Apprehending Fleeing Suspects - Book Review
This book review originally appeared in the May/June 2005 issue of Air Beat Magazine, Journal of the Airborne Law Enforcement Association and is reprinted with permission.
Apprehending Fleeing Suspects:
Suspect Tactics and Perimeter Containment
by Jack H. Schonely
Charles C. Thomas, Publisher, Inc. 114 pp., $24.95
Review by Officer Todd Jager
San Diego Police Department
Air Support Unit
ALEA, Jack Schonely and suspect tactics – three phrases that have gone hand-in-hand for many years, as Jack has taught hundreds of members how to better catch the bad guys. You won’t find anyone in this industry more knowledgeable or enthusiastic about suspect apprehensions.
I have attended several of Jack’s lectures over the years, and at the end of each seminar there are several officers pleading for copies of his course material. Now, here’s your chance to have your very own copy.
Jack’s new book, Apprehending Fleeing Suspects: Suspect Tactics and Perimeter Containment, is a compilation of his classroom material, which draws from his 24-years of law enforcement experience. From uniformed patrol, to vice, to Metro, to K-9, and finally as a tactical flight officer and pilot for LAPD, Jack has participated in thousands of suspect apprehensions. Whenever possible, Jack makes it a point to interview captured crooks to better understand their thought processes, their methods of escape, their tactics.
One of the key premises of the book centers on the conscious decision to pursue or contain a suspect. Jack effectively outlines the myriad of circumstances that should be evaluated by a disciplined officer when choosing to chase a suspect on foot or contain that suspect and organize a search. Age of the suspect, nature of the crime, location of the foot pursuit and available resources are just some of the considerations Schonely elaborates on.
The principles of effective suspect containment are outlined in depth: size and types of perimeters, officer safety, command posts, communications and responsibilities of containment officers.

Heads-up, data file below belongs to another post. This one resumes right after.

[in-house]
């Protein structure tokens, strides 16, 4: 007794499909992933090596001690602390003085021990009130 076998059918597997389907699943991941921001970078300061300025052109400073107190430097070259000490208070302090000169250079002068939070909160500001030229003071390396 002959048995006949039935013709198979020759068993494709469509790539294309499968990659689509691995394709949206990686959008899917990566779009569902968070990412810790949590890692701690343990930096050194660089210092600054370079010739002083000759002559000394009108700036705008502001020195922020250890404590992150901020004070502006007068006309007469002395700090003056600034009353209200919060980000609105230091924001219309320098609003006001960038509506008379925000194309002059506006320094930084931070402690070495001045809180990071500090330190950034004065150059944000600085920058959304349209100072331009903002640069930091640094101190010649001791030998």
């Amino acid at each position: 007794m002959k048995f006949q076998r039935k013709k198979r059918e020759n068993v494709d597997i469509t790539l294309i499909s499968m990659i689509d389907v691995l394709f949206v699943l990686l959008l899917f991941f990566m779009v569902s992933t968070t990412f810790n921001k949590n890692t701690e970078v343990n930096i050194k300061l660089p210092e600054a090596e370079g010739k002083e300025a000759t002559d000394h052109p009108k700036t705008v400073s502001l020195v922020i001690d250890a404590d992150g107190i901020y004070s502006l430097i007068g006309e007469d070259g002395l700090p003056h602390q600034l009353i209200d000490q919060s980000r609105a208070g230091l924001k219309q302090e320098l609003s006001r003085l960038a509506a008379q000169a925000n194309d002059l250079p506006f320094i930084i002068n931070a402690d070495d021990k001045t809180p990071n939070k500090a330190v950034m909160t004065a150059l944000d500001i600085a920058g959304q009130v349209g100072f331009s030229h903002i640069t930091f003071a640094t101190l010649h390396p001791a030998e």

Jack’s extensive background as a K-9 handler helps aid the reader to fully understand what information the K-9 team will need to conduct a methodical and well-organized search. Search patterns, cross-fire situations and communications are all discussed.
When air assets are available, the nature and complexion of a perimeter containment and subsequent suspect search can change dramatically. Effective communications techniques between ground officers and the airship cannot be over-stressed. The book expounds on the ground-to-air interface complete with sample phraseology for improved, concise exchanges.
Based on his considerable airborne law enforcement experience, Jack also addresses the need for air crews to exercise great restraint: “The air crew should contain the block that the suspect is moving inside of and then worry about sending officers into the block to take the suspect into custody. When the block is contained time is on the side of the officers and there is no rush to go in and capture the suspect. Now a team of officers can be directed to the suspects’ location. This is safer for all involved and if the suspect leaves the view of the air crew the block is already contained and you know you have the suspect inside.”
Regardless of the technology we find ourselves surrounded by in the cockpit, in the end it comes down to anticipating the tactics of our adversaries. You will not find a more contemporary collection of suspect tactics and law enforcement counter-tactics. This book should make you stop and re-evaluate your own agency’s tactics and compel you to examine your current strategies for suspect apprehensions.
You can order the book directly from the publisher online or (800) 258-8980.